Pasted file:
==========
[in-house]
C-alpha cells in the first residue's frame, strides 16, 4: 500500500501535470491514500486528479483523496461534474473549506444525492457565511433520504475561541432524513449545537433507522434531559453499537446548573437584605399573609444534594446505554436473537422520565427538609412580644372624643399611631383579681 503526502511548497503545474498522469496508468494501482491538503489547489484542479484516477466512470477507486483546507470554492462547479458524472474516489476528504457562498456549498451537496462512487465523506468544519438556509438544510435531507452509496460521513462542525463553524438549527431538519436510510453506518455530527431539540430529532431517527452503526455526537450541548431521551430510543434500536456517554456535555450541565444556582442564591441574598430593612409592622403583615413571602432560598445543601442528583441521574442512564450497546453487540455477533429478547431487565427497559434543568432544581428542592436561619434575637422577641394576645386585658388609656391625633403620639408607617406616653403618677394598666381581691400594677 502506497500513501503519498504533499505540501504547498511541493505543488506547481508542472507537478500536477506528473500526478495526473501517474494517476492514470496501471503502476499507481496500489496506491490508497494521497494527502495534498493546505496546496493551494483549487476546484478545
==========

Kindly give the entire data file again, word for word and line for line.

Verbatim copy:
[in-house]
C-alpha cells in the first residue's frame, strides 16, 4: 500500500501535470491514500486528479483523496461534474473549506444525492457565511433520504475561541432524513449545537433507522434531559453499537446548573437584605399573609444534594446505554436473537422520565427538609412580644372624643399611631383579681 503526502511548497503545474498522469496508468494501482491538503489547489484542479484516477466512470477507486483546507470554492462547479458524472474516489476528504457562498456549498451537496462512487465523506468544519438556509438544510435531507452509496460521513462542525463553524438549527431538519436510510453506518455530527431539540430529532431517527452503526455526537450541548431521551430510543434500536456517554456535555450541565444556582442564591441574598430593612409592622403583615413571602432560598445543601442528583441521574442512564450497546453487540455477533429478547431487565427497559434543568432544581428542592436561619434575637422577641394576645386585658388609656391625633403620639408607617406616653403618677394598666381581691400594677 502506497500513501503519498504533499505540501504547498511541493505543488506547481508542472507537478500536477506528473500526478495526473501517474494517476492514470496501471503502476499507481496500489496506491490508497494521497494527502495534498493546505496546496493551494483549487476546484478545